If there are a lot of partially hydrogenated oils in the diet, the trans fatty acids are utilized in the phospholipids in place of saturated fatty acids and the lungs may not work as effectively. Some research has suggested that trans fatty acids are causing asthma in children. This is another example of how trans fats in place of good saturated fats can diminish health.

Butter is Nutrient Rich

There are many other nutrients in butter such as: small amounts of omega 3 and 6 fatty acids; small amounts of lecithin, which aids in the metabolism of cholesterol and other fats; cholesterol, the building block of all hormones and a “repair” substance; glycosphingolipids which protect against gastrointestinal infections and diarrhea; and trace minerals which are incorporated into the fat membrane of butterfat.

The USDA tells us to eat 5 – 7 servings of vegetables a day. However, they emphasize using fat free dressings.This defeats the purpose of eating vitamin and mineral rich foods like vegetables because absorbing those nutrients will be very difficult without a good fat that has mineral activators, like butter.

Perhaps the obesity epidemic is partly due to the emphasis on low fat foods that never really satisfy. Whenever I feel a sugar craving, I take some grassfed butter on a spoon. This works for me!

If your children do not like their vegetables, put more butter on them. Cook them in butter and serve them dripping with butter and salt. Your kids will love them.

Where to buy grassfed butter (if you can’t get it from a farmer)

Where to buy ghee made from grassfed butter

Sources:
The Skinny on Fats: Why Butter is Better

This post is shared at: Fight Back Friday


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Leave a Comment

  • Andrea D. April 18, 2013, 10:57 pm

    Yes! I eat butter, not necessarily off a spoon but maybe a knife or fork! 😉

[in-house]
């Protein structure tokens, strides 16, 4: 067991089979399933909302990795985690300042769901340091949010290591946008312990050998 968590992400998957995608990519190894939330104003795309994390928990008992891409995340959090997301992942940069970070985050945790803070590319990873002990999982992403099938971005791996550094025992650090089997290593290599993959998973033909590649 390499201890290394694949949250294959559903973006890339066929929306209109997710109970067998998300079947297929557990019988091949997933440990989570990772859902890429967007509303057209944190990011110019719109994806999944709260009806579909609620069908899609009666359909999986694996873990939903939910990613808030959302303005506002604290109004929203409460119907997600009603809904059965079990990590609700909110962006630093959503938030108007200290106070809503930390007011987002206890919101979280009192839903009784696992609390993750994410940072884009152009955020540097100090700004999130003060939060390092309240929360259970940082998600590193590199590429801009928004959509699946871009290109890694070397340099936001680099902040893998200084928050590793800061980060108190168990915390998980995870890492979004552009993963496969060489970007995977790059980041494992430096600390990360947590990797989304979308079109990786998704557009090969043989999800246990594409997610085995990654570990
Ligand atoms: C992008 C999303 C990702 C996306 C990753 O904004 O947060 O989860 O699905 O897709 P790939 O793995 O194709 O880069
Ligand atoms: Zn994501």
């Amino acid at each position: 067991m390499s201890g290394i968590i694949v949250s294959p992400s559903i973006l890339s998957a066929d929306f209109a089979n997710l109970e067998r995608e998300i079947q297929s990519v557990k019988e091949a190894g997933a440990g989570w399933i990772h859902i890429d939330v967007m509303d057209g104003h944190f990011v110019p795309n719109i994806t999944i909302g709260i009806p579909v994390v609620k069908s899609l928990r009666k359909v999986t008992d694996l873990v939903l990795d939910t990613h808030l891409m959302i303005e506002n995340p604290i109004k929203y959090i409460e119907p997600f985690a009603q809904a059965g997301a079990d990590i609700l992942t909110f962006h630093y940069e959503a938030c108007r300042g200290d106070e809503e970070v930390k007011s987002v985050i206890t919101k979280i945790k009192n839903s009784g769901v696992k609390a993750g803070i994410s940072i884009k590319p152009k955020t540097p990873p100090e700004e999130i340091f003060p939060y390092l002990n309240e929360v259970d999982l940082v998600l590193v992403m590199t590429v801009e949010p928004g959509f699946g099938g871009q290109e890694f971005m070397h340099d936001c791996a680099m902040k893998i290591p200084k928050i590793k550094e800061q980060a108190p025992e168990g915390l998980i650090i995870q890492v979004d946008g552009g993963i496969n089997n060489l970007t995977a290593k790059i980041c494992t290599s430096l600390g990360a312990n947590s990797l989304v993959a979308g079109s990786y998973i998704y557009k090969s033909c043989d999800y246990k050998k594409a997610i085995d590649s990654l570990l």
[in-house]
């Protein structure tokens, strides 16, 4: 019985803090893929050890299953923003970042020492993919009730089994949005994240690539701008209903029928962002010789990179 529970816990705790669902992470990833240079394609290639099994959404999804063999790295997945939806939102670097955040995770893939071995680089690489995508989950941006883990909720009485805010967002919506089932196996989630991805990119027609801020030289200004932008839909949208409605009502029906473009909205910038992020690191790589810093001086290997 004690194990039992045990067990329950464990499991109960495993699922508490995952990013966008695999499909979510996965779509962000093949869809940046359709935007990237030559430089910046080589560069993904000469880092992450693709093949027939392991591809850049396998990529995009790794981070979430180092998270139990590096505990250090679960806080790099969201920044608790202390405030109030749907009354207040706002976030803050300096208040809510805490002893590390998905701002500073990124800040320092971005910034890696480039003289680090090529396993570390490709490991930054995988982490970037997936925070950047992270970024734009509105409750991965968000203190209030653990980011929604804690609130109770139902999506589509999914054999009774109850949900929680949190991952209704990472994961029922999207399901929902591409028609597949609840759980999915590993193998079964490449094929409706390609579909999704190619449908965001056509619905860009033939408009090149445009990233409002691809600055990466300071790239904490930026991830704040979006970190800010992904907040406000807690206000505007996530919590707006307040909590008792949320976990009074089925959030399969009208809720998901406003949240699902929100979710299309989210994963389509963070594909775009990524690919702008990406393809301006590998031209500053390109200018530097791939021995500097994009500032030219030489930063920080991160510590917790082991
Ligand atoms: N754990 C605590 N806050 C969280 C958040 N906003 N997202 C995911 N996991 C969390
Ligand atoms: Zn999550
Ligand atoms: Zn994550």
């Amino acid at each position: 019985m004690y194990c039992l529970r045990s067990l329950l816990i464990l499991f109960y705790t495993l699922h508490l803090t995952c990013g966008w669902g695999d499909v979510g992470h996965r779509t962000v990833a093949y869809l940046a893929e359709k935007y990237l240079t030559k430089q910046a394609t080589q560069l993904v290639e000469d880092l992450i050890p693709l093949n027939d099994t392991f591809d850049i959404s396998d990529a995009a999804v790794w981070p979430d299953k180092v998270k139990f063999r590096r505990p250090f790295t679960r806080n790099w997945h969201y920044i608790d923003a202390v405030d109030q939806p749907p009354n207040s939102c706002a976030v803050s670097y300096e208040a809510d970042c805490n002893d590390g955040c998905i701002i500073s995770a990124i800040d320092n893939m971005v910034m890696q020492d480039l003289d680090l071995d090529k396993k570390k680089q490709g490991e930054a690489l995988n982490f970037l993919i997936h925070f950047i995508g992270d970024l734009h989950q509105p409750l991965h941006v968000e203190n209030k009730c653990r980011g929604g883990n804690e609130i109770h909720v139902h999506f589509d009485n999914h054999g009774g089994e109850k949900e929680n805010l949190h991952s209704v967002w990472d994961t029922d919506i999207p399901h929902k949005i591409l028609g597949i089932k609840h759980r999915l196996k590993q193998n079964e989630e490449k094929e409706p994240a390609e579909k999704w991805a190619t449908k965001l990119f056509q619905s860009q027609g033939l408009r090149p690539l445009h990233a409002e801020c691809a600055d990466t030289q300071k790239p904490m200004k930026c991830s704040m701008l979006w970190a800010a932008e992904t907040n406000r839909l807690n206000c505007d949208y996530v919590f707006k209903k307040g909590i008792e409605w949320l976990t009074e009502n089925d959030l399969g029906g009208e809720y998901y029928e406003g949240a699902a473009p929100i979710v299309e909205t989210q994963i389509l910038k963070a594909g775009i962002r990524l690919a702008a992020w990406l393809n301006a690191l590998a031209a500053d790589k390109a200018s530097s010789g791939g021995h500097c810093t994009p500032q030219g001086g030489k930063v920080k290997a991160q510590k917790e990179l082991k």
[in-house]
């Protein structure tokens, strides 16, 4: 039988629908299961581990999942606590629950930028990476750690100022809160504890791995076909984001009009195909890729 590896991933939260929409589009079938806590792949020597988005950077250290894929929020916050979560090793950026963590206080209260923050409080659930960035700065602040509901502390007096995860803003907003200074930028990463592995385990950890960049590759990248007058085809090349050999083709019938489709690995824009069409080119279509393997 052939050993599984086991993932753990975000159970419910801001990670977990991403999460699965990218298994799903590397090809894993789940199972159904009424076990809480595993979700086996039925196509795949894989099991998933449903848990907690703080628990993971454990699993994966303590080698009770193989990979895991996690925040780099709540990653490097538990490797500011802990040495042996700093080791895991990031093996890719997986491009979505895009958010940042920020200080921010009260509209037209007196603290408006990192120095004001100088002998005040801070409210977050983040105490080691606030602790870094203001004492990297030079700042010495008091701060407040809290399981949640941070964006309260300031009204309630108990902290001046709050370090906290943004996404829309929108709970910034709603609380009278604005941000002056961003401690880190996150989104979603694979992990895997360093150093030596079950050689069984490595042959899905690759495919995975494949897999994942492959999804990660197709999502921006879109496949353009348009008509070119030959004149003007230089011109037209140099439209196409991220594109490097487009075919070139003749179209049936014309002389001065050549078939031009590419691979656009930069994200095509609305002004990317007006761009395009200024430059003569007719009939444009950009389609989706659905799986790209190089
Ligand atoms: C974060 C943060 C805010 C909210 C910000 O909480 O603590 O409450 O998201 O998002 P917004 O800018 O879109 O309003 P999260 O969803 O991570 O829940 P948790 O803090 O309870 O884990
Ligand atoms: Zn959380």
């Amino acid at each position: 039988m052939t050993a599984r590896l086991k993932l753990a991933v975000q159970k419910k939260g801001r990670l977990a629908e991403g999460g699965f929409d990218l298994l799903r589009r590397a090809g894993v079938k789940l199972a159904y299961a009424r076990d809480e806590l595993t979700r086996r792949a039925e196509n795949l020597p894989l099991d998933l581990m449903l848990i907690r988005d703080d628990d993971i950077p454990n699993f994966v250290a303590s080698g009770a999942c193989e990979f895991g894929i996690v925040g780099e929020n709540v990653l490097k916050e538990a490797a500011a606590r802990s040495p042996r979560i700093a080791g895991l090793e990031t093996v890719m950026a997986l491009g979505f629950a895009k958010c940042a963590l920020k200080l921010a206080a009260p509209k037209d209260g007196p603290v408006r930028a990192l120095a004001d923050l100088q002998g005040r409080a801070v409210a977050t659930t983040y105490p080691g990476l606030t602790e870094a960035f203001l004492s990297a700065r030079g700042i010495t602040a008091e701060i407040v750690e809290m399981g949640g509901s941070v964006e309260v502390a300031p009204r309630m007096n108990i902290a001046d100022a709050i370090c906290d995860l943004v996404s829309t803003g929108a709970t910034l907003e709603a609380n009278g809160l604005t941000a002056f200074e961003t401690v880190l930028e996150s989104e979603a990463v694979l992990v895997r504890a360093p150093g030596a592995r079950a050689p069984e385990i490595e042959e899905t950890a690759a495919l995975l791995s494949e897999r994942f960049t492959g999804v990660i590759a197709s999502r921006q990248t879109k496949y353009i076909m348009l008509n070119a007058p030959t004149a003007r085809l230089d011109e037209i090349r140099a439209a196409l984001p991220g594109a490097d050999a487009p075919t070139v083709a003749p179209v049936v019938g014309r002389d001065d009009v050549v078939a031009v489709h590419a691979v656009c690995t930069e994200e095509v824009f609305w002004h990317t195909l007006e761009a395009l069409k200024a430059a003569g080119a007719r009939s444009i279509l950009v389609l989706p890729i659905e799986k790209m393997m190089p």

My grandmother tells a funny story about my mom when she was little…if she ever went missing they usually found her hiding under the kitchen table eating a stick of butter!

    Reply
  • lara April 19, 2013, 5:56 am

    hi there

    I dont eat grains and I struggle with how to eat more butter except for putting them on Vegetables. I would love some other ideas

    Thanks so much

    Reply
    • mary May 28, 2013, 7:36 pm

      Butter is delicious on steak!!

      Reply
    • annie May 29, 2013, 7:14 am

      Whipped in your coffee / coffee substitute / smoothie. Use a blender. Put some coconut oil in, too. Yum!

      Reply
    • Rashell May 29, 2013, 2:10 pm

      Stirred up with some raw honey, cacao powder, vanilla, and sea salt. Yum!

      Reply
  • J- April 19, 2013, 8:24 am

    Great article – thank you!! Always so much to learn from you! 🙂

    I didn’t know that the fat-soluble vitamins survive pasteurization – that’s interesting! Do you know how high temperatures they can tolerate?

    Reply
  • marci April 19, 2013, 10:18 am

    My 2 yr. old daughter can not tolerate dairy well (eczema – pimples). We are in the process of healing our guts…
    My question is. I make home ghee from organic butter. Does ghee contain all of the good stuff butter does?

    thanks!

    Reply
  • Annette April 19, 2013, 2:14 pm

    The title of this post made me smile. My daughter (6) will fight anyone to lick the butter knife and she always asks for a quip(?) of butter on the side.

    Reply
  • GiGi Eats Celebrities April 19, 2013, 11:26 pm

    You know what’s funny? I used to do this when I was little and people thought I was DISGUSTING and they thought it was soooo unhealthy – Looks who’s laughing NOW?! lol

    Reply
  • Joan May 28, 2013, 11:50 pm

    My extended family and friends make fun of me for eating butter straight! I’m like “dude, you’re drinking a Dr. Pepper, I wouldn’t touch that with a ten foot pole!”

    My two year old does it now too. Not all the time, but when I’m cooking and I have the butter out she asks for a little bit. 🙂

    Reply
  • Jason Miller April 16, 2014, 8:23 am

    This screams “Murica.”

    Reply